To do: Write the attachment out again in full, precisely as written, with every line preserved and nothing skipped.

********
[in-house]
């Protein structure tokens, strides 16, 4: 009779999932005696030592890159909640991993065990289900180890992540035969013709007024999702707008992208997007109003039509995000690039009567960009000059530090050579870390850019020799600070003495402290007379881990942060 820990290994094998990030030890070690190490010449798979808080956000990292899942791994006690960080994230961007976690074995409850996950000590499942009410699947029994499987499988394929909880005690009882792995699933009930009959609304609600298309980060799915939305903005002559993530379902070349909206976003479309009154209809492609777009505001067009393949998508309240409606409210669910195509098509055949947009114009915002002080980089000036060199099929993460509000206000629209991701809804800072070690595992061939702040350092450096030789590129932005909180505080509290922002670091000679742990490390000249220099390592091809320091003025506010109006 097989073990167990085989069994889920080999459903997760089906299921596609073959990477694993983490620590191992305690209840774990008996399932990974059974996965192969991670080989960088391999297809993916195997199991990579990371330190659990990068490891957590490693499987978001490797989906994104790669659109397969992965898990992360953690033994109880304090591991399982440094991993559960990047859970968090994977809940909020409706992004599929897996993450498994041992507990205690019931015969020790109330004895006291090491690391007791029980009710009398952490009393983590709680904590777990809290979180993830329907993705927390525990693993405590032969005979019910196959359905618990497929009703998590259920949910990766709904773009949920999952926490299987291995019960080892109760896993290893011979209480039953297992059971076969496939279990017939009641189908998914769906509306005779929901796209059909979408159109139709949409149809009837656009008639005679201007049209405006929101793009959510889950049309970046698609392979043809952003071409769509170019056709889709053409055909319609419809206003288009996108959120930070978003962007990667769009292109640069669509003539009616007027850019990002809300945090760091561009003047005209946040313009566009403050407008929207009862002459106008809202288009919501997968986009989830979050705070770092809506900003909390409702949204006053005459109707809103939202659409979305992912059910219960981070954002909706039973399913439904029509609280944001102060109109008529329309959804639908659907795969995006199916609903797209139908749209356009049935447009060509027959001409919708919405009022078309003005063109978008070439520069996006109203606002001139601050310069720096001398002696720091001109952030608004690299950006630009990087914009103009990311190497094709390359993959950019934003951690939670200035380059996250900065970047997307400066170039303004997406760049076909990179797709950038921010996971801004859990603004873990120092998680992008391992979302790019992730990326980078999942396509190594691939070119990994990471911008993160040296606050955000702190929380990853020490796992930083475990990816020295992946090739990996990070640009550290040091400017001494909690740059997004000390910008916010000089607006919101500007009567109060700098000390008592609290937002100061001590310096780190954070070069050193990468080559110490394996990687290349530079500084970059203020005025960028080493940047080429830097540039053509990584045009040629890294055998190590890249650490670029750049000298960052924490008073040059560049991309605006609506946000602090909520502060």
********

[in-house]
């Protein structure tokens, strides 16, 4: 009779999932005696030592890159909640991993065990289900180890992540035969013709007024999702707008992208997007109003039509995000690039009567960009000059530090050579870390850019020799600070003495402290007379881990942060 820990290994094998990030030890070690190490010449798979808080956000990292899942791994006690960080994230961007976690074995409850996950000590499942009410699947029994499987499988394929909880005690009882792995699933009930009959609304609600298309980060799915939305903005002559993530379902070349909206976003479309009154209809492609777009505001067009393949998508309240409606409210669910195509098509055949947009114009915002002080980089000036060199099929993460509000206000629209991701809804800072070690595992061939702040350092450096030789590129932005909180505080509290922002670091000679742990490390000249220099390592091809320091003025506010109006 097989073990167990085989069994889920080999459903997760089906299921596609073959990477694993983490620590191992305690209840774990008996399932990974059974996965192969991670080989960088391999297809993916195997199991990579990371330190659990990068490891957590490693499987978001490797989906994104790669659109397969992965898990992360953690033994109880304090591991399982440094991993559960990047859970968090994977809940909020409706992004599929897996993450498994041992507990205690019931015969020790109330004895006291090491690391007791029980009710009398952490009393983590709680904590777990809290979180993830329907993705927390525990693993405590032969005979019910196959359905618990497929009703998590259920949910990766709904773009949920999952926490299987291995019960080892109760896993290893011979209480039953297992059971076969496939279990017939009641189908998914769906509306005779929901796209059909979408159109139709949409149809009837656009008639005679201007049209405006929101793009959510889950049309970046698609392979043809952003071409769509170019056709889709053409055909319609419809206003288009996108959120930070978003962007990667769009292109640069669509003539009616007027850019990002809300945090760091561009003047005209946040313009566009403050407008929207009862002459106008809202288009919501997968986009989830979050705070770092809506900003909390409702949204006053005459109707809103939202659409979305992912059910219960981070954002909706039973399913439904029509609280944001102060109109008529329309959804639908659907795969995006199916609903797209139908749209356009049935447009060509027959001409919708919405009022078309003005063109978008070439520069996006109203606002001139601050310069720096001398002696720091001109952030608004690299950006630009990087914009103009990311190497094709390359993959950019934003951690939670200035380059996250900065970047997307400066170039303004997406760049076909990179797709950038921010996971801004859990603004873990120092998680992008391992979302790019992730990326980078999942396509190594691939070119990994990471911008993160040296606050955000702190929380990853020490796992930083475990990816020295992946090739990996990070640009550290040091400017001494909690740059997004000390910008916010000089607006919101500007009567109060700098000390008592609290937002100061001590310096780190954070070069050193990468080559110490394996990687290349530079500084970059203020005025960028080493940047080429830097540039053509990584045009040629890294055998190590890249650490670029750049000298960052924490008073040059560049991309605006609506946000602090909520502060």